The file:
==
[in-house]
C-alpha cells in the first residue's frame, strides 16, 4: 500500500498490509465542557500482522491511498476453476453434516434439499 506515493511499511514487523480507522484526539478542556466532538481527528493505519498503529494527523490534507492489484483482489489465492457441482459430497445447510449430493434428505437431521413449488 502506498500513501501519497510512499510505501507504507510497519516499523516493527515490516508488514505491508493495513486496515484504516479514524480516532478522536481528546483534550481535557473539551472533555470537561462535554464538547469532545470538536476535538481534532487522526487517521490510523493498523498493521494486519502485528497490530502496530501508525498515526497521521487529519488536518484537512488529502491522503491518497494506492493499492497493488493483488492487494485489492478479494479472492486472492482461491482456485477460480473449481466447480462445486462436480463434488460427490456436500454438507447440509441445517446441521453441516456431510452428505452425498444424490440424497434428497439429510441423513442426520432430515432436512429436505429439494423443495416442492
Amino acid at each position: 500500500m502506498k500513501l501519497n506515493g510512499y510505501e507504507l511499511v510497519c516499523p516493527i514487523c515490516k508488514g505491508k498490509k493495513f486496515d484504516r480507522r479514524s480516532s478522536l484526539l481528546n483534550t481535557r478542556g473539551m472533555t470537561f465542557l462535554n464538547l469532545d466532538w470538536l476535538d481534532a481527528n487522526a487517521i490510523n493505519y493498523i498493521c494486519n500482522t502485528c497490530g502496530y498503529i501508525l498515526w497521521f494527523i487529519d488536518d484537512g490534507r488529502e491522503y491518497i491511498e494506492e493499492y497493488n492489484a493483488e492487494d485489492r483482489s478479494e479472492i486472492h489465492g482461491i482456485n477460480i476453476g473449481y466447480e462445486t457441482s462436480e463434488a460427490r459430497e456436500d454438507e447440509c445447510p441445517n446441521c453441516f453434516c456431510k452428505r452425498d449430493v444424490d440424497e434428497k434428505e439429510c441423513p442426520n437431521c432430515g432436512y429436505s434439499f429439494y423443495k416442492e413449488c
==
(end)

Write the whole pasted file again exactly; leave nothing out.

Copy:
[in-house]
C-alpha cells in the first residue's frame, strides 16, 4: 500500500498490509465542557500482522491511498476453476453434516434439499 506515493511499511514487523480507522484526539478542556466532538481527528493505519498503529494527523490534507492489484483482489489465492457441482459430497445447510449430493434428505437431521413449488 502506498500513501501519497510512499510505501507504507510497519516499523516493527515490516508488514505491508493495513486496515484504516479514524480516532478522536481528546483534550481535557473539551472533555470537561462535554464538547469532545470538536476535538481534532487522526487517521490510523493498523498493521494486519502485528497490530502496530501508525498515526497521521487529519488536518484537512488529502491522503491518497494506492493499492497493488493483488492487494485489492478479494479472492486472492482461491482456485477460480473449481466447480462445486462436480463434488460427490456436500454438507447440509441445517446441521453441516456431510452428505452425498444424490440424497434428497439429510441423513442426520432430515432436512429436505429439494423443495416442492
Amino acid at each position: 500500500m502506498k500513501l501519497n506515493g510512499y510505501e507504507l511499511v510497519c516499523p516493527i514487523c515490516k508488514g505491508k498490509k493495513f486496515d484504516r480507522r479514524s480516532s478522536l484526539l481528546n483534550t481535557r478542556g473539551m472533555t470537561f465542557l462535554n464538547l469532545d466532538w470538536l476535538d481534532a481527528n487522526a487517521i490510523n493505519y493498523i498493521c494486519n500482522t502485528c497490530g502496530y498503529i501508525l498515526w497521521f494527523i487529519d488536518d484537512g490534507r488529502e491522503y491518497i491511498e494506492e493499492y497493488n492489484a493483488e492487494d485489492r483482489s478479494e479472492i486472492h489465492g482461491i482456485n477460480i476453476g473449481y466447480e462445486t457441482s462436480e463434488a460427490r459430497e456436500d454438507e447440509c445447510p441445517n446441521c453441516f453434516c456431510k452428505r452425498d449430493v444424490d440424497e434428497k434428505e439429510c441423513p442426520n437431521c432430515g432436512y429436505s434439499f429439494y423443495k416442492e413449488c